What vote data tells us

Like the Jack Webb-created Los Angeles police detective Joe Friday, from the 1950s and 1960s TV drama “Dragnet,” readers often tell us, “All we want are the facts.”

A Sept. 23 story by Day Staff Writer Erica Moser that broke down the attendance and party-line votes of state legislators, focusing on our local senators and representatives, did exactly that. Moser examined the data compiled by the House and Senate clerk’s offices and summarized by the Connecticut State Library. The full report is available on The Day’s webpage.

Given this is an editorial, we offer a few observations about those facts.

Encouraging were attendance records. They show up, give them that. Median attendance for legislative votes was 99% in the Senate, 98% in the House.

Yet Rep. Joe de la Cruz, a Democrat whose 41st District includes section of Groton and New London, made a salient point about attendance. Among local lawmakers, de la Cruz had the worst attendance at 89%. De la Cruz argues that if you want a legislature only made up of retirees or those in professions that provide the leeway to attend every vote, you are not going to necessarily get a legislature representative of the needs of working people, of which de la Cruz includes himself. He is a manager at the Hillery Co. in Groton, a metal fabrication manufacturer.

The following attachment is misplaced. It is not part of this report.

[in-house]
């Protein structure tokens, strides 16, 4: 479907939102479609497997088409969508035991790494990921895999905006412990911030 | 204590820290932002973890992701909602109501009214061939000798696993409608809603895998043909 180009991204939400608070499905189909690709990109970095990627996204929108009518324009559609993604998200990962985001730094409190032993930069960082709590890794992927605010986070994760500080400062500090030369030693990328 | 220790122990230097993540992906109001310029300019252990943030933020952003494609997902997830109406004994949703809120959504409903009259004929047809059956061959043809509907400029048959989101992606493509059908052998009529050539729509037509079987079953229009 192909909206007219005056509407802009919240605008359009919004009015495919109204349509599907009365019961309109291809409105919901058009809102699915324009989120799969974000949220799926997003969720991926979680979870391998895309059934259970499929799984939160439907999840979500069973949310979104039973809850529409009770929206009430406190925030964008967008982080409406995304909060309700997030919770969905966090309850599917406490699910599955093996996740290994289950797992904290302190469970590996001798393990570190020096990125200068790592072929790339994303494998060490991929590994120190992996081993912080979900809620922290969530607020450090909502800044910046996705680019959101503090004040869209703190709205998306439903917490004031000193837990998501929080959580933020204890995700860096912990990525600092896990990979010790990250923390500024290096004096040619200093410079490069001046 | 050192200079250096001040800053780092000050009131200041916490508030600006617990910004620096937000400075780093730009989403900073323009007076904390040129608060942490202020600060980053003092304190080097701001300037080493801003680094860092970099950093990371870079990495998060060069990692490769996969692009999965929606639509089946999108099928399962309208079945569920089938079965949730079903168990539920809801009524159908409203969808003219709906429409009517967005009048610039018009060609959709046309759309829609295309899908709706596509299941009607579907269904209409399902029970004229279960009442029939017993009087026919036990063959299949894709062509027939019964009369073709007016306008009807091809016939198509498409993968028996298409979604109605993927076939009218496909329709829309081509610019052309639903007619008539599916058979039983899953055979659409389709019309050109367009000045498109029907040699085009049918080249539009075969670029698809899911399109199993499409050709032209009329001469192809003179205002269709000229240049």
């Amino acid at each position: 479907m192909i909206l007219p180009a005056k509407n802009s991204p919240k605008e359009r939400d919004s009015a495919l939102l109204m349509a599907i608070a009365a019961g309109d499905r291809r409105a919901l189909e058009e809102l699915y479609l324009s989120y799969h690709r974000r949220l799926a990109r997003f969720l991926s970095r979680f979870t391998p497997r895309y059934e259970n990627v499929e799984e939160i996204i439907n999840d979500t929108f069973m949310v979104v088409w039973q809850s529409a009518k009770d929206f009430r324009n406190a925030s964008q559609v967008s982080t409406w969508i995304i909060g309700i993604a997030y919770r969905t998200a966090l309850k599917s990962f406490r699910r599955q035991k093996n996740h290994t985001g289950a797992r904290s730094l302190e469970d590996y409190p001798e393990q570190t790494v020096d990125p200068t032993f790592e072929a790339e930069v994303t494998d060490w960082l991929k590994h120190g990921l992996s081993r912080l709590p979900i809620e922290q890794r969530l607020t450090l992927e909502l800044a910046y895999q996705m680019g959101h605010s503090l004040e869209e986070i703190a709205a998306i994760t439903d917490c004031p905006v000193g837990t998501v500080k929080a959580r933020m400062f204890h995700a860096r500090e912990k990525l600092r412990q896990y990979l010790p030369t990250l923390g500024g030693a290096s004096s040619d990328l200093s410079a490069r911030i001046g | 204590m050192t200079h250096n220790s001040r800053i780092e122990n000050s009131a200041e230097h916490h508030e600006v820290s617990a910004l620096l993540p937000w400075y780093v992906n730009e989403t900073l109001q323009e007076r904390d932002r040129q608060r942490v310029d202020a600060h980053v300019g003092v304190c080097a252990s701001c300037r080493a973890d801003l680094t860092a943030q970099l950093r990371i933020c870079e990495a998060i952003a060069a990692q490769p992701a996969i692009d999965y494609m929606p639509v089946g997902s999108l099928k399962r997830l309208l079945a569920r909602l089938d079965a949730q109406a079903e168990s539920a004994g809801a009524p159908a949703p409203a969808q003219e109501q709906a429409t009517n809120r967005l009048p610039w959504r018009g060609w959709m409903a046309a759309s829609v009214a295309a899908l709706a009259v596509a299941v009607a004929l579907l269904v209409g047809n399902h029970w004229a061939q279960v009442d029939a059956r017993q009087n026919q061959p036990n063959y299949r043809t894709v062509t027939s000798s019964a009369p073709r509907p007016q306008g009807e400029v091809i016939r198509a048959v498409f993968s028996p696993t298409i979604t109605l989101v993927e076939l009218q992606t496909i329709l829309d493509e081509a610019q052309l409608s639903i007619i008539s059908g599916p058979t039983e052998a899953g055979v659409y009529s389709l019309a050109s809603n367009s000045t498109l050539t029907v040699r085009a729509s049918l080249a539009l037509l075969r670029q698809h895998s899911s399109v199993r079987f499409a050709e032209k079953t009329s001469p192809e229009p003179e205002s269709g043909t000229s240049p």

We expect his argument will be tested in 2020, should he seek re-election.

Another big takeaway is that the legislature agrees far more than it disagrees, with the minority Republican Party voting with the Democratic majority 80% of the time in the Senate, 74% in the House. Votes are often unanimous on ceremonial and routine bills, with differences reserved for the fiscal and regulatory policies that drive the ideological divide between the major parties.

We also found a couple of local Republican representatives ride in their own political lane. Being further right than the state's Republican mainstream largely explains why Rep. Mike France, R-Ledyard, voted against his party 17% of the time, and Rep. Doug Dubitsky, R-Chaplin, 13% of the time.

Also jumping out in the data was Sen. Norm Needleman, D-Essex, voting against his party twice, so small a number it was recorded as 0%. Should he seek re-election in 2020, that party loyalty could come back to haunt the incumbent. The 33rd District Needleman represents is politically divided, the freshman senator having defeated his Republican opponent by just 85 votes last November. Those Republicans who opted to vote for the businessman with the expectation he would act with some independence have to be disappointed.

 

The Day editorial board meets regularly with political, business and community leaders and convenes weekly to formulate editorial viewpoints. It is composed of President and Publisher Tim Dwyer, Editorial Page Editor Paul Choiniere, Managing Editor Tim Cotter, Staff Writer Julia Bergman and retired deputy managing editor Lisa McGinley. However, only the publisher and editorial page editor are responsible for developing the editorial opinions. The board operates independently from the Day newsroom.

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